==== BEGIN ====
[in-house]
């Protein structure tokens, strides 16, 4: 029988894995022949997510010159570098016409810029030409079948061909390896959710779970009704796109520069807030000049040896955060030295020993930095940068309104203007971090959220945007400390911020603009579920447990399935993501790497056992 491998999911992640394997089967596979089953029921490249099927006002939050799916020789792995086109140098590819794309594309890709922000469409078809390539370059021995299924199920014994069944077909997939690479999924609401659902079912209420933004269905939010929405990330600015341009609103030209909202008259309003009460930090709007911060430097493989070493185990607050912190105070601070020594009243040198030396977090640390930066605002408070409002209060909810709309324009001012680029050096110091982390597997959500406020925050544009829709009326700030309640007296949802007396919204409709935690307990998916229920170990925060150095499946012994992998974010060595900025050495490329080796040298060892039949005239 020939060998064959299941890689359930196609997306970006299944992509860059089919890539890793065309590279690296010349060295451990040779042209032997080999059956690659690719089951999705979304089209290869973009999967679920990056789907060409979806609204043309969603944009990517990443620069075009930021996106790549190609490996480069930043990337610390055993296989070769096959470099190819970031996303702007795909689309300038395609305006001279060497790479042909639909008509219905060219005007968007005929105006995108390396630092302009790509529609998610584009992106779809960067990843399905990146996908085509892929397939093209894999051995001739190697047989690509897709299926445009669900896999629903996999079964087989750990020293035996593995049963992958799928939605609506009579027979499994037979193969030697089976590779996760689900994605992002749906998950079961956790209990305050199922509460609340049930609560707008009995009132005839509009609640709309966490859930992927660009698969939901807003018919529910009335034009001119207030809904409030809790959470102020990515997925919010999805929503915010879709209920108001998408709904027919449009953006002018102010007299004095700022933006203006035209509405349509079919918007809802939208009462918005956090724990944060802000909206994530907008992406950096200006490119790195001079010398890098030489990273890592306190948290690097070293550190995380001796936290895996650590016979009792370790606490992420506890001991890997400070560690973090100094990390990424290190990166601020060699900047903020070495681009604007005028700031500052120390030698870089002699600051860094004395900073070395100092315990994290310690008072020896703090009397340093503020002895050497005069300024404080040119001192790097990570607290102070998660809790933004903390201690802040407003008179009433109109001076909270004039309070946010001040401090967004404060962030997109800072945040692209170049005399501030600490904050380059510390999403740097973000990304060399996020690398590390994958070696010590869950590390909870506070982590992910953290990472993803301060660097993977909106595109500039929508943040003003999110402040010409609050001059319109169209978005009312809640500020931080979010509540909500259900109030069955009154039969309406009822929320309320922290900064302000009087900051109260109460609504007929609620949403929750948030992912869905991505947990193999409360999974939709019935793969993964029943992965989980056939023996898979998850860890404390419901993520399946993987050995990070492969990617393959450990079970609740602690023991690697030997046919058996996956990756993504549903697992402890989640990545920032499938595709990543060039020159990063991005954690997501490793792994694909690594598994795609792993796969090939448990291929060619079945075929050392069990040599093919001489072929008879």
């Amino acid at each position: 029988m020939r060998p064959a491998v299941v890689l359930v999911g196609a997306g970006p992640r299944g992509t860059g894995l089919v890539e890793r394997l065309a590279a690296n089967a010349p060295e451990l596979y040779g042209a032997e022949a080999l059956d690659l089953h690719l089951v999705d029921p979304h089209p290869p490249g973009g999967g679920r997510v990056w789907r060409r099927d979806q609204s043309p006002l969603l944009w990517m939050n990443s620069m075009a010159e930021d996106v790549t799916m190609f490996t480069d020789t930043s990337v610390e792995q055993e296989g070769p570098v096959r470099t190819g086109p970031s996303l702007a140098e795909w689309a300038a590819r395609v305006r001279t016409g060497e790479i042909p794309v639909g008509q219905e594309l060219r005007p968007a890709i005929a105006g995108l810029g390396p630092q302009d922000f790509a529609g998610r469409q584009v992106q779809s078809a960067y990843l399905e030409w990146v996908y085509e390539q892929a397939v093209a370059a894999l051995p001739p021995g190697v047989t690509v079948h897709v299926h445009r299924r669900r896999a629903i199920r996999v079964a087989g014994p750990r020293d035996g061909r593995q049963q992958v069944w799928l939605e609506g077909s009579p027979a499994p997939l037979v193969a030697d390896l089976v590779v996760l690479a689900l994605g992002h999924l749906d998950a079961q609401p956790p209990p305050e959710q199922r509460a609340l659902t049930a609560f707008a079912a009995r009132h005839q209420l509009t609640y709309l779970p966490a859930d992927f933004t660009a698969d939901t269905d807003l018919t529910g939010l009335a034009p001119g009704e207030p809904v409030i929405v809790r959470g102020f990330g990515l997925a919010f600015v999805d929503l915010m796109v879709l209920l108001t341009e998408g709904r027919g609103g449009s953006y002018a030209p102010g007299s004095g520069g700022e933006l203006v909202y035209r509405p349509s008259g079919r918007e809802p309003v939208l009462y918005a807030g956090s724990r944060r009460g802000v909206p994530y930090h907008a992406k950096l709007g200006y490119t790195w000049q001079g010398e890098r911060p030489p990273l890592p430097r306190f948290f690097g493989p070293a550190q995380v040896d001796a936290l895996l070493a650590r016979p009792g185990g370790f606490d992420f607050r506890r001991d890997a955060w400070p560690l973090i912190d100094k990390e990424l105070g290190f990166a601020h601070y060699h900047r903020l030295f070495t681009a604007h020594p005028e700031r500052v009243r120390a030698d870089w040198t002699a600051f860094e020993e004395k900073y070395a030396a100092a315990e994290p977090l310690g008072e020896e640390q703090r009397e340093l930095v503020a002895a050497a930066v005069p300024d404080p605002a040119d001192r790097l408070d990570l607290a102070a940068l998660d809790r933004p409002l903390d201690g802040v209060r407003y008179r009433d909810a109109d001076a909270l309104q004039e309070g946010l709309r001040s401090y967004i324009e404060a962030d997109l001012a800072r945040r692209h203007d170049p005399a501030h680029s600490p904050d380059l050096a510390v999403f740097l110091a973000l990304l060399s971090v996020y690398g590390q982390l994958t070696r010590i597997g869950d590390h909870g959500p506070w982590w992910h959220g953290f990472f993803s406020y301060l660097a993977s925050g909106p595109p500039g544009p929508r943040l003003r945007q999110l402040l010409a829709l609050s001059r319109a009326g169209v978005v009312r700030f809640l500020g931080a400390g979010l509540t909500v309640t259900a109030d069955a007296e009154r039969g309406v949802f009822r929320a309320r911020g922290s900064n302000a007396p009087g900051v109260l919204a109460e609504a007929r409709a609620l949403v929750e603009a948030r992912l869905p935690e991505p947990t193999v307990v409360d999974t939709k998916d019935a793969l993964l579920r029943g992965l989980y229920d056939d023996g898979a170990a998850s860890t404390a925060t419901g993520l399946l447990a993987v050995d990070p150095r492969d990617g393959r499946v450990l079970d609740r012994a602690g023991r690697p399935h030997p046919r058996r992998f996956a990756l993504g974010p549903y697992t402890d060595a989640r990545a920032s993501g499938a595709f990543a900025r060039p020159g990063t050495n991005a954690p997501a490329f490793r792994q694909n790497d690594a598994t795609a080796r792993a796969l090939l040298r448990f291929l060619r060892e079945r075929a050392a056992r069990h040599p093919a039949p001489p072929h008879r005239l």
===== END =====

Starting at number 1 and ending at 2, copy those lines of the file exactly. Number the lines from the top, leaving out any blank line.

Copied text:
[in-house]
């Protein structure tokens, strides 16, 4: 029988894995022949997510010159570098016409810029030409079948061909390896959710779970009704796109520069807030000049040896955060030295020993930095940068309104203007971090959220945007400390911020603009579920447990399935993501790497056992 491998999911992640394997089967596979089953029921490249099927006002939050799916020789792995086109140098590819794309594309890709922000469409078809390539370059021995299924199920014994069944077909997939690479999924609401659902079912209420933004269905939010929405990330600015341009609103030209909202008259309003009460930090709007911060430097493989070493185990607050912190105070601070020594009243040198030396977090640390930066605002408070409002209060909810709309324009001012680029050096110091982390597997959500406020925050544009829709009326700030309640007296949802007396919204409709935690307990998916229920170990925060150095499946012994992998974010060595900025050495490329080796040298060892039949005239 020939060998064959299941890689359930196609997306970006299944992509860059089919890539890793065309590279690296010349060295451990040779042209032997080999059956690659690719089951999705979304089209290869973009999967679920990056789907060409979806609204043309969603944009990517990443620069075009930021996106790549190609490996480069930043990337610390055993296989070769096959470099190819970031996303702007795909689309300038395609305006001279060497790479042909639909008509219905060219005007968007005929105006995108390396630092302009790509529609998610584009992106779809960067990843399905990146996908085509892929397939093209894999051995001739190697047989690509897709299926445009669900896999629903996999079964087989750990020293035996593995049963992958799928939605609506009579027979499994037979193969030697089976590779996760689900994605992002749906998950079961956790209990305050199922509460609340049930609560707008009995009132005839509009609640709309966490859930992927660009698969939901807003018919529910009335034009001119207030809904409030809790959470102020990515997925919010999805929503915010879709209920108001998408709904027919449009953006002018102010007299004095700022933006203006035209509405349509079919918007809802939208009462918005956090724990944060802000909206994530907008992406950096200006490119790195001079010398890098030489990273890592306190948290690097070293550190995380001796936290895996650590016979009792370790606490992420506890001991890997400070560690973090100094990390990424290190990166601020060699900047903020070495681009604007005028700031500052120390030698870089002699600051860094004395900073070395100092315990994290310690008072020896703090009397340093503020002895050497005069300024404080040119001192790097990570607290102070998660809790933004903390201690802040407003008179009433109109001076909270004039309070946010001040401090967004404060962030997109800072945040692209170049005399501030600490904050380059510390999403740097973000990304060399996020690398590390994958070696010590869950590390909870506070982590992910953290990472993803301060660097993977909106595109500039929508943040003003999110402040010409609050001059319109169209978005009312809640500020931080979010509540909500259900109030069955009154039969309406009822929320309320922290900064302000009087900051109260109460609504007929609620949403929750948030992912869905991505947990193999409360999974939709019935793969993964029943992965989980056939023996898979998850860890404390419901993520399946993987050995990070492969990617393959450990079970609740602690023991690697030997046919058996996956990756993504549903697992402890989640990545920032499938595709990543060039020159990063991005954690997501490793792994694909690594598994795609792993796969090939448990291929060619079945075929050392069990040599093919001489072929008879």